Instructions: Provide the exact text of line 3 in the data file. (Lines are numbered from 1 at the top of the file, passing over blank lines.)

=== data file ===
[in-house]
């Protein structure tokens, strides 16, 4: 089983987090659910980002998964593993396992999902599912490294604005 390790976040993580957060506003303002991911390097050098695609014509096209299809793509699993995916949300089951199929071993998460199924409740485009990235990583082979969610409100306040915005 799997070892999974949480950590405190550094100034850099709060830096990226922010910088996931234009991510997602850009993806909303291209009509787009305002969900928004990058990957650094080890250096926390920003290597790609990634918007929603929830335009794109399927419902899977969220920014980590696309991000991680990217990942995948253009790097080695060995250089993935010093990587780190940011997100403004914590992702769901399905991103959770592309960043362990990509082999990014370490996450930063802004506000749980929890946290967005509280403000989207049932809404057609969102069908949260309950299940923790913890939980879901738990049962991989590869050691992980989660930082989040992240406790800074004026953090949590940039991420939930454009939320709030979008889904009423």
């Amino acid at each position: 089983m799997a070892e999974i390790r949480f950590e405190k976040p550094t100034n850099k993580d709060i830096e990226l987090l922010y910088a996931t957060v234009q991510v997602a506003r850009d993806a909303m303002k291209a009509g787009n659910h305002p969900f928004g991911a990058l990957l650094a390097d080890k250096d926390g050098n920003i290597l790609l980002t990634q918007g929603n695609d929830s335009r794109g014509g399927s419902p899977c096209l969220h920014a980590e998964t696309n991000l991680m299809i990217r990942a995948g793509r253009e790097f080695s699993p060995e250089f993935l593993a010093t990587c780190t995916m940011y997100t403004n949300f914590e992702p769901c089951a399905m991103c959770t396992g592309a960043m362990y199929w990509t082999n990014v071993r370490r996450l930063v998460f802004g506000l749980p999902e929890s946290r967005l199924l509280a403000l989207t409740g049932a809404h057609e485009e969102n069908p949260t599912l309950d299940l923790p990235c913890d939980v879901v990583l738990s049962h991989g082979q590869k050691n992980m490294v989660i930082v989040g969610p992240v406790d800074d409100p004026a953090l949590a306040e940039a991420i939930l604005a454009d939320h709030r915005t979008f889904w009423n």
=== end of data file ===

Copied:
């Amino acid at each position: 089983m799997a070892e999974i390790r949480f950590e405190k976040p550094t100034n850099k993580d709060i830096e990226l987090l922010y910088a996931t957060v234009q991510v997602a506003r850009d993806a909303m303002k291209a009509g787009n659910h305002p969900f928004g991911a990058l990957l650094a390097d080890k250096d926390g050098n920003i290597l790609l980002t990634q918007g929603n695609d929830s335009r794109g014509g399927s419902p899977c096209l969220h920014a980590e998964t696309n991000l991680m299809i990217r990942a995948g793509r253009e790097f080695s699993p060995e250089f993935l593993a010093t990587c780190t995916m940011y997100t403004n949300f914590e992702p769901c089951a399905m991103c959770t396992g592309a960043m362990y199929w990509t082999n990014v071993r370490r996450l930063v998460f802004g506000l749980p999902e929890s946290r967005l199924l509280a403000l989207t409740g049932a809404h057609e485009e969102n069908p949260t599912l309950d299940l923790p990235c913890d939980v879901v990583l738990s049962h991989g082979q590869k050691n992980m490294v989660i930082v989040g969610p992240v406790d800074d409100p004026a953090l949590a306040e940039a991420i939930l604005a454009d939320h709030r915005t979008f889904w009423n």